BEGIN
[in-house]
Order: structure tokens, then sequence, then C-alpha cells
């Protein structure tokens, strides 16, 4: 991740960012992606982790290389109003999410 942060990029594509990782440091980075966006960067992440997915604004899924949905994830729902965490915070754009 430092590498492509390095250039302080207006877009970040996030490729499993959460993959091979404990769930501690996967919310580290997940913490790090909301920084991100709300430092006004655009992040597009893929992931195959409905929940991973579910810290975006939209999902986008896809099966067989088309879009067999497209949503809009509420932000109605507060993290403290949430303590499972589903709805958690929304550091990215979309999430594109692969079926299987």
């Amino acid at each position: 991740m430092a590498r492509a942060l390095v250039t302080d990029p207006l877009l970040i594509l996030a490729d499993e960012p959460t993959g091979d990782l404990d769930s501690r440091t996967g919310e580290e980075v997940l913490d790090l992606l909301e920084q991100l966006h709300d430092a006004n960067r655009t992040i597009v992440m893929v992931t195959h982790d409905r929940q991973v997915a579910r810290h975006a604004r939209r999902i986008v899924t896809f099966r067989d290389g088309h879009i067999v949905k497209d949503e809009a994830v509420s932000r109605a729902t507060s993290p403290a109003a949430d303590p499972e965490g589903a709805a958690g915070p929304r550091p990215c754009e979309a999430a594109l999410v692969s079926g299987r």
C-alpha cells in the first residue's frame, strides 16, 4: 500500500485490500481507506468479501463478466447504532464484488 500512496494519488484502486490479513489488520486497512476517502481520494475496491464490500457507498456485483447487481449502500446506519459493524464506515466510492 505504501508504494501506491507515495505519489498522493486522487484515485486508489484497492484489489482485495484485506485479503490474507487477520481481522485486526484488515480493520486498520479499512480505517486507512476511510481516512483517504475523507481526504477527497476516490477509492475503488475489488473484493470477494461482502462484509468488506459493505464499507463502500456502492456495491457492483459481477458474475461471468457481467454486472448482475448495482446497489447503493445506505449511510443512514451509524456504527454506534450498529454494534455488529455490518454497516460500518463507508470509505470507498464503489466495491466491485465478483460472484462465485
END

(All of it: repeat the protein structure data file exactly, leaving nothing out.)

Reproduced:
[in-house]
Order: structure tokens, then sequence, then C-alpha cells
């Protein structure tokens, strides 16, 4: 991740960012992606982790290389109003999410 942060990029594509990782440091980075966006960067992440997915604004899924949905994830729902965490915070754009 430092590498492509390095250039302080207006877009970040996030490729499993959460993959091979404990769930501690996967919310580290997940913490790090909301920084991100709300430092006004655009992040597009893929992931195959409905929940991973579910810290975006939209999902986008896809099966067989088309879009067999497209949503809009509420932000109605507060993290403290949430303590499972589903709805958690929304550091990215979309999430594109692969079926299987």
């Amino acid at each position: 991740m430092a590498r492509a942060l390095v250039t302080d990029p207006l877009l970040i594509l996030a490729d499993e960012p959460t993959g091979d990782l404990d769930s501690r440091t996967g919310e580290e980075v997940l913490d790090l992606l909301e920084q991100l966006h709300d430092a006004n960067r655009t992040i597009v992440m893929v992931t195959h982790d409905r929940q991973v997915a579910r810290h975006a604004r939209r999902i986008v899924t896809f099966r067989d290389g088309h879009i067999v949905k497209d949503e809009a994830v509420s932000r109605a729902t507060s993290p403290a109003a949430d303590p499972e965490g589903a709805a958690g915070p929304r550091p990215c754009e979309a999430a594109l999410v692969s079926g299987r």
C-alpha cells in the first residue's frame, strides 16, 4: 500500500485490500481507506468479501463478466447504532464484488 500512496494519488484502486490479513489488520486497512476517502481520494475496491464490500457507498456485483447487481449502500446506519459493524464506515466510492 505504501508504494501506491507515495505519489498522493486522487484515485486508489484497492484489489482485495484485506485479503490474507487477520481481522485486526484488515480493520486498520479499512480505517486507512476511510481516512483517504475523507481526504477527497476516490477509492475503488475489488473484493470477494461482502462484509468488506459493505464499507463502500456502492456495491457492483459481477458474475461471468457481467454486472448482475448495482446497489447503493445506505449511510443512514451509524456504527454506534450498529454494534455488529455490518454497516460500518463507508470509505470507498464503489466495491466491485465478483460472484462465485